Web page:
Appalachian Spring Brings Glory to Picnickers on the Symphony Park GreenswardJun 19, 2021
By Perry Tannenbaum, CVNC
Whether or not history ultimately judges them premature, the reawakenings happening across America this past month at sports and performing arts are destined to be lasting memories for those of us who make it to the other side of this waning pandemic. More than Charlotte Symphony's return to Belk Theater five weeks ago, more than the five events my wife Sue and I attended at Spoleto Festival USA in Charleston earlier this month, the most recent Evenings at the Park concert at Symphony Park felt like a regathering and reaffirmation of our community. String players and the CSO president had worn masks on the Belk Theater stage, and the spacing of the musicians underscored how few there were behind guest soloist Branford Marsalis. At Spoleto, the absence of the usual opera, orchestral, and choral presentations left the indoor and outdoor stages in Charleston similarly depopulated. Onstage at Symphony Park for Father's Day weekend, the string players, associate conductor Christopher James Lees, and all the other players were unmasked, apparently spaced normally. Woodwinds, brass, and percussion were amply represented, so the selections from Gershwin's Porgy and Bess and Copland's Appalachian Spring Suite weren't drained of their customary colors. Wedged between them, David R. Gillingham's Appalachian Counterpoint rounded out a 50-minute program of music connected to the Carolinas.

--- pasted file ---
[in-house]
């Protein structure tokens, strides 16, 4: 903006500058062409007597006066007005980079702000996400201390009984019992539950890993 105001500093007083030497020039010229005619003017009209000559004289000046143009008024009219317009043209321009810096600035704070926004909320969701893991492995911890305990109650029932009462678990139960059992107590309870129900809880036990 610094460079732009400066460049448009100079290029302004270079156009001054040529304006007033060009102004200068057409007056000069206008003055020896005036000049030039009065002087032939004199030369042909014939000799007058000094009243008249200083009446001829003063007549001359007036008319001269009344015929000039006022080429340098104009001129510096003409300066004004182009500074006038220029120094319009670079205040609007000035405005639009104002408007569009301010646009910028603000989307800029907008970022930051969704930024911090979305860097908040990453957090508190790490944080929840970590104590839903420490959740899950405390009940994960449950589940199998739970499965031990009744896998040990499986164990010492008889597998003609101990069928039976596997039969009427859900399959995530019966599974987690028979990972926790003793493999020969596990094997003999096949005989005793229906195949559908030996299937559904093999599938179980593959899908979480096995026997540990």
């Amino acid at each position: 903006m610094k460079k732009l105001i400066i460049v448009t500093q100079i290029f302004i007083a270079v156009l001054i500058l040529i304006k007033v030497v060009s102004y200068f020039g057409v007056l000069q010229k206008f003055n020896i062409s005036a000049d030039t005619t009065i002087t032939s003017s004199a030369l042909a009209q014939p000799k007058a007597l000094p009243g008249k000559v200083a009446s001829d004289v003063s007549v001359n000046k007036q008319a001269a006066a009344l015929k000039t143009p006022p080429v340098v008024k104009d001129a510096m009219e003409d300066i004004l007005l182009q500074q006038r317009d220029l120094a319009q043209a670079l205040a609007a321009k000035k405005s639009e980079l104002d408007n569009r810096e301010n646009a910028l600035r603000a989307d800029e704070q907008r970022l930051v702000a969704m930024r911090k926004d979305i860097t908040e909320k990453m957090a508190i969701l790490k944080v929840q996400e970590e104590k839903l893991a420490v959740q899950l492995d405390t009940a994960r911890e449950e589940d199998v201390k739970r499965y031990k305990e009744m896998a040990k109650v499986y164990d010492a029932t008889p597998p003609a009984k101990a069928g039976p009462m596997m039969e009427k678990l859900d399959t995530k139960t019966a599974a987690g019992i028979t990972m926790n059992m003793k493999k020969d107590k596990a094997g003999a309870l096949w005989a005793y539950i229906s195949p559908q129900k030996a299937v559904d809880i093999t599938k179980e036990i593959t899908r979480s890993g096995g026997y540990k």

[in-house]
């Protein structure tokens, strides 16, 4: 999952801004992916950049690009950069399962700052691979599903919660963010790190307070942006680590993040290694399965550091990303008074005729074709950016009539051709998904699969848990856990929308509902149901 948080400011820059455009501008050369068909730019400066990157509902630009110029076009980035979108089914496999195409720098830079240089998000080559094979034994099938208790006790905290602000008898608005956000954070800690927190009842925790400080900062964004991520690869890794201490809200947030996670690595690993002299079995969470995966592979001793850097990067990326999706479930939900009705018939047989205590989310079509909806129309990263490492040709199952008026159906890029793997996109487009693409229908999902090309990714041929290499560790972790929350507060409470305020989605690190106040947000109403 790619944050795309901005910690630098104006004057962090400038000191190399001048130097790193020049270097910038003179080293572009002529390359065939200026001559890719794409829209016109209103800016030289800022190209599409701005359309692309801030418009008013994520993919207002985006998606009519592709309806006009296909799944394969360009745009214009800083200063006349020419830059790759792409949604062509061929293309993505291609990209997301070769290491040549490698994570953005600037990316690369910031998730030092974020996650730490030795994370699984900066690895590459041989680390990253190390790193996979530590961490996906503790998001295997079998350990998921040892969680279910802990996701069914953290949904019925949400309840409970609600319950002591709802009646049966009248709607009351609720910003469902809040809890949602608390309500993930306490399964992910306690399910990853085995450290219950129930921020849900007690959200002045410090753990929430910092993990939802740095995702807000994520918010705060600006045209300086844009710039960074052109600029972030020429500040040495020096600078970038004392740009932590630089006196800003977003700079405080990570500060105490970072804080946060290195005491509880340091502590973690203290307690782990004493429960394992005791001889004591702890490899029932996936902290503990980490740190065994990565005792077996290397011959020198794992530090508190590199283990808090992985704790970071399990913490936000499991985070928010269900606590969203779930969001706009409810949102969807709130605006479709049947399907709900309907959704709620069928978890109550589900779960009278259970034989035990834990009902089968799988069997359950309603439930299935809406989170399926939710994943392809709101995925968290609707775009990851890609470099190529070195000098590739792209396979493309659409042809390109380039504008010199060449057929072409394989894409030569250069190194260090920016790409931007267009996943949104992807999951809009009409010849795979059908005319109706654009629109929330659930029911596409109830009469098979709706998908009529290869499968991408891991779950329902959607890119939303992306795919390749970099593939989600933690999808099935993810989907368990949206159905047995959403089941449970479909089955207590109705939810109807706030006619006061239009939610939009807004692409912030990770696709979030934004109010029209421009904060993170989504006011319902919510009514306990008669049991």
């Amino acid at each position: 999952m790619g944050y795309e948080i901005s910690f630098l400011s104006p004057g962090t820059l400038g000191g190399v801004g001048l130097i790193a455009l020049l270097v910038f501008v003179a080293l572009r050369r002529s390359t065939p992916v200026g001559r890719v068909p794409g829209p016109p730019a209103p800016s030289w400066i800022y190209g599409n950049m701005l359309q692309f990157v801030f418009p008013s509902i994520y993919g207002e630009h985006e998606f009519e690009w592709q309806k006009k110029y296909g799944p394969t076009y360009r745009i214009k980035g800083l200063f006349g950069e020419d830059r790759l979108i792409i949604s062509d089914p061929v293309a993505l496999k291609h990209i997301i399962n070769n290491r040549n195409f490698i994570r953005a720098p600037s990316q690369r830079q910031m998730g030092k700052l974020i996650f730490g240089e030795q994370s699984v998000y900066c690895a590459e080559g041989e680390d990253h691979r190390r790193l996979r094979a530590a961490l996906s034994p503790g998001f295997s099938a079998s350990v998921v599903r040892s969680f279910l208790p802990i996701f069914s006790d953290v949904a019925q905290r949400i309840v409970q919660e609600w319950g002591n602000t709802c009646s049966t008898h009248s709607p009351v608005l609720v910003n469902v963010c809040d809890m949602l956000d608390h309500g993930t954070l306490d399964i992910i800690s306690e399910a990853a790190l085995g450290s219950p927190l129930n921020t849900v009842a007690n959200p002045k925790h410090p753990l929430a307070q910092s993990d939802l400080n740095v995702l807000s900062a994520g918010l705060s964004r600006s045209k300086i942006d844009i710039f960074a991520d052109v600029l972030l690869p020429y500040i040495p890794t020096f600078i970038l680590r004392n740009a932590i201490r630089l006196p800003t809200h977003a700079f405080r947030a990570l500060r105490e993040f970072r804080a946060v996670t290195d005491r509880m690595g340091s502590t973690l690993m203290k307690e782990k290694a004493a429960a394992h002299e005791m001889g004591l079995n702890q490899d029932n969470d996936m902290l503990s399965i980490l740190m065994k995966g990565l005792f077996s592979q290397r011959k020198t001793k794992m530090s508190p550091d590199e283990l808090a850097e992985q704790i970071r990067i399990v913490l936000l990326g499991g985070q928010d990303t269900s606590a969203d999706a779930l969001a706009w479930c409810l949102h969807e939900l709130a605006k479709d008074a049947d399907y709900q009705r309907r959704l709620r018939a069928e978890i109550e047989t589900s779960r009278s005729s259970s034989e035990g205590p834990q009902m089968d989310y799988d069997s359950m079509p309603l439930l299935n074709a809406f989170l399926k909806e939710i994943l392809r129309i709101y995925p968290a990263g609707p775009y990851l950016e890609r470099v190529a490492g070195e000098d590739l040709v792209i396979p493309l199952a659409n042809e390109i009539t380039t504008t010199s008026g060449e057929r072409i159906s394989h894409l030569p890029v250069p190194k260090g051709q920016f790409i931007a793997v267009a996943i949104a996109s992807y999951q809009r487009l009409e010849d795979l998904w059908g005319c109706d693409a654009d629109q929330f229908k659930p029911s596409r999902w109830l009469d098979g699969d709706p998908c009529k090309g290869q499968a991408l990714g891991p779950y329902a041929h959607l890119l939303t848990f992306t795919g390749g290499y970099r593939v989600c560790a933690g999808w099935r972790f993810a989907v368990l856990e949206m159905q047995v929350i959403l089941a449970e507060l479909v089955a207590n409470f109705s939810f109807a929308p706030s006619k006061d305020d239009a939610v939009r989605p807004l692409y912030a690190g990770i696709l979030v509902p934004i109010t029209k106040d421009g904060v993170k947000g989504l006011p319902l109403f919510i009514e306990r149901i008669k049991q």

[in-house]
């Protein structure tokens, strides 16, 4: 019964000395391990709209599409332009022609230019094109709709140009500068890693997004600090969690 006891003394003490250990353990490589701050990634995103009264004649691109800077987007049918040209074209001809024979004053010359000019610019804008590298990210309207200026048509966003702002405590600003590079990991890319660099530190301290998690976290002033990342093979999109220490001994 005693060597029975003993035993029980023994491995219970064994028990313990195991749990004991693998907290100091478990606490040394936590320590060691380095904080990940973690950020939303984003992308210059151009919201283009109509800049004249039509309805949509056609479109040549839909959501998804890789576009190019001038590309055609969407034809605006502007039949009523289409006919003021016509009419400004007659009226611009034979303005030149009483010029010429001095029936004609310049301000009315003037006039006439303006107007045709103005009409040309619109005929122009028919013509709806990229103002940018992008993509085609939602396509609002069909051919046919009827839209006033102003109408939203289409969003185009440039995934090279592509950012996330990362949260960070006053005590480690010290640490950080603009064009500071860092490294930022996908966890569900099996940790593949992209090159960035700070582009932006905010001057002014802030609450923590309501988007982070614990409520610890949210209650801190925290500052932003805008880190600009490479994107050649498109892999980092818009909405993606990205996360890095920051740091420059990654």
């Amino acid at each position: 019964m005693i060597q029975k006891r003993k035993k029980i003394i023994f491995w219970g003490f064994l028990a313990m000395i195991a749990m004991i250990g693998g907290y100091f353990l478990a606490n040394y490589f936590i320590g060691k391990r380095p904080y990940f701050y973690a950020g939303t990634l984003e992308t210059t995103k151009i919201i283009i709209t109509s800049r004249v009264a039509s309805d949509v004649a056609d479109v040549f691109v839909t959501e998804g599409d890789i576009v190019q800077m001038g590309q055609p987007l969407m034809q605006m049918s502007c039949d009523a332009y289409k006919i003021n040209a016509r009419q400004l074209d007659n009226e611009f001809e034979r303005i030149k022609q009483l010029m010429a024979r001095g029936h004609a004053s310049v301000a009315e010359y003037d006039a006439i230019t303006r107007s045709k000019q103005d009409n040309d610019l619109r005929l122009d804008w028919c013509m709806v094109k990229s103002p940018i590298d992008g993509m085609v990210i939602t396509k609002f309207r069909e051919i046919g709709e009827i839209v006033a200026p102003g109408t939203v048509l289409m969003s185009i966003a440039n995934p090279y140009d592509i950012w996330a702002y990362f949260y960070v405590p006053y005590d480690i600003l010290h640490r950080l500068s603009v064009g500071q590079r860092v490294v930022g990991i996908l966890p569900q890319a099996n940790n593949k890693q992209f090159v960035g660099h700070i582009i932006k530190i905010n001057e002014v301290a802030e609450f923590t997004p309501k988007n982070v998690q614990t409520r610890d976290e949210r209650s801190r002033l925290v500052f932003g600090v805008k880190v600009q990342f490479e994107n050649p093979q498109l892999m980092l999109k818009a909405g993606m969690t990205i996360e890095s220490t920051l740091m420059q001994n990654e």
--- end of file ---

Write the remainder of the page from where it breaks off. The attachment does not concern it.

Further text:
Malleted percussion and a harp were in the forefront as the Porgy and Bess selections began in a mysterious mood, veering toward the romantic with the iconic "Bess, You Is My Woman Now" and after an interjection from a 747 jet taking a jaunty, brassy turn with "A Woman Is a Sometime Thing." Violins ushered in "Summertime" with a softly cradling sway, handing off to a forlorn oboe before "I Got Plenty of Nuttin'" entered brashly with the swagger of a trombone over a clarinet. After so many months of watching masked string players soldiering on, I felt gratified to be in a crowd listening to long-sidelined flutes, a muted trumpet, wood blocks, and a xylophone joining with their bowing comrades as the orchestra cruised through "There's A Boat Dat's Leavin' Soon for New York," "It Ain't Necessarily So," and "Oh Lawd, I'm on My Way" before circling back to the inevitable "Bess."